Appointed director of planning, Phyllis Lambert rose to the challenge. She was given the job of finding an architect and after much list making, consultations with experts and travels around the country to look at the work of the leading architects, she settled on the émigré visionary Ludwig Mies van der Rohe, former director of the Bauhaus, then teaching in Chicago, although he was not licensed to build in New York and, at 68, was considered by some to be too old. Mies had designed glass skyscrapers in the 1920s in Germany that could not yet be built. New American building technology was now up to the task. For Mies, architecture was a search for a visual language that could express new realities and permit new ways of living; Lambert fell under his spell and later studied architecture under him in Chicago.
Her father’s associate Lou Crandall, who was in charge of construction, suggested that Philip Johnson, former head of the department of architecture at the Museum of Modern Art, work in association with Mies, and also brought on board a team of other associate architects and engineers.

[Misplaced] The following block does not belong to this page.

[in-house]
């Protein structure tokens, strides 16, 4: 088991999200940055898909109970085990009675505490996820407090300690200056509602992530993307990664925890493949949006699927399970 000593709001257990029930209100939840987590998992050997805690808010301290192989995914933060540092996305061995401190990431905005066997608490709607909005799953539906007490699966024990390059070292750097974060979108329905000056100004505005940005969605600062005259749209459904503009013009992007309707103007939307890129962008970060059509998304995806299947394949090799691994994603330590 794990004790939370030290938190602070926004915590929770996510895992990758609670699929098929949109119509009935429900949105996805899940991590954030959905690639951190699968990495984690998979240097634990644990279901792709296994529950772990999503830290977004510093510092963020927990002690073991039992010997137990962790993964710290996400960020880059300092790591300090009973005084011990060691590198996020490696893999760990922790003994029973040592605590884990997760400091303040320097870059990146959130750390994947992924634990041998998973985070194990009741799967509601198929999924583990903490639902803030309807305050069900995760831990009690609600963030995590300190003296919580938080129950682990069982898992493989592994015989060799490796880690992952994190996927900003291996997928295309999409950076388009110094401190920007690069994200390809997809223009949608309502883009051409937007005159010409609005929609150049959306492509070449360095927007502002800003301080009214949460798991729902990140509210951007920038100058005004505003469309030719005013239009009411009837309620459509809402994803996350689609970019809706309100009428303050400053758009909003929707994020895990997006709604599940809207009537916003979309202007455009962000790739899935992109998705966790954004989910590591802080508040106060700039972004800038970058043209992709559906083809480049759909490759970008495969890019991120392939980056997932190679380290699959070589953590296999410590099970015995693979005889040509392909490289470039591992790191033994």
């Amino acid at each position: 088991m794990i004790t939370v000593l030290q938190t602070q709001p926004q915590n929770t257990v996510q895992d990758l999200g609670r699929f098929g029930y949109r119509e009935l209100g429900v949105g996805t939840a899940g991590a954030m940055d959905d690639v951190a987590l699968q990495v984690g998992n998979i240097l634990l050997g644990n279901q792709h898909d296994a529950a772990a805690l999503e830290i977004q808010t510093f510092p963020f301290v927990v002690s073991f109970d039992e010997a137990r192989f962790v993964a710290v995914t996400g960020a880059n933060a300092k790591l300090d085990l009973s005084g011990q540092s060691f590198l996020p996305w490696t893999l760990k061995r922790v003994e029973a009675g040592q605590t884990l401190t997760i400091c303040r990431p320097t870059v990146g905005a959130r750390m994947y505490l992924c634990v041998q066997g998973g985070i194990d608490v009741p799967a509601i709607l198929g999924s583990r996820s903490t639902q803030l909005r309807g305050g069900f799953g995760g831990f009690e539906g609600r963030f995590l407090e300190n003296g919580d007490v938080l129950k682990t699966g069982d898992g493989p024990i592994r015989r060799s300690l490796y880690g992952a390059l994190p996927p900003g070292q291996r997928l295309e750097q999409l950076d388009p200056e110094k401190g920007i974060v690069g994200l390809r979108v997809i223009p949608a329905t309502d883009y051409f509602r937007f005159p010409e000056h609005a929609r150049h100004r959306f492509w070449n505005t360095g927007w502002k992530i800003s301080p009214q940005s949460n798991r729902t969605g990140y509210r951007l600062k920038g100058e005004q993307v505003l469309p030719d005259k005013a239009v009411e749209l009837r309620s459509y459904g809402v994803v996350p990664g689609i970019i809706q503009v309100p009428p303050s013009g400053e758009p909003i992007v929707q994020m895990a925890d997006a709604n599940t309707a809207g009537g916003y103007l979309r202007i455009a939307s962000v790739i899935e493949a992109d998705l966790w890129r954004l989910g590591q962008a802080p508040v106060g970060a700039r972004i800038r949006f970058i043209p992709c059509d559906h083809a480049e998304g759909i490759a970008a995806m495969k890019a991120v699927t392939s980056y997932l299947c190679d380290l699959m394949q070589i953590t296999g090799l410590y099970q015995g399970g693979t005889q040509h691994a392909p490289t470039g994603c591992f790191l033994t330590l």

Several photographs reproduced in the book show Lambert as a slim, serious, dark-haired young woman wearing glasses, the only female in a thicket of middle-aged architects, consultants and financiers. Philip Johnson later said that her presence at meetings meant that nobody tried to cut corners; it was “like having a crown prince” in the room.
Mies believed that New Yorkers were hungry for space, and his proposed design called for an open plaza at the base of the building—radical at the time—that he likened to a clearing in the urban forest.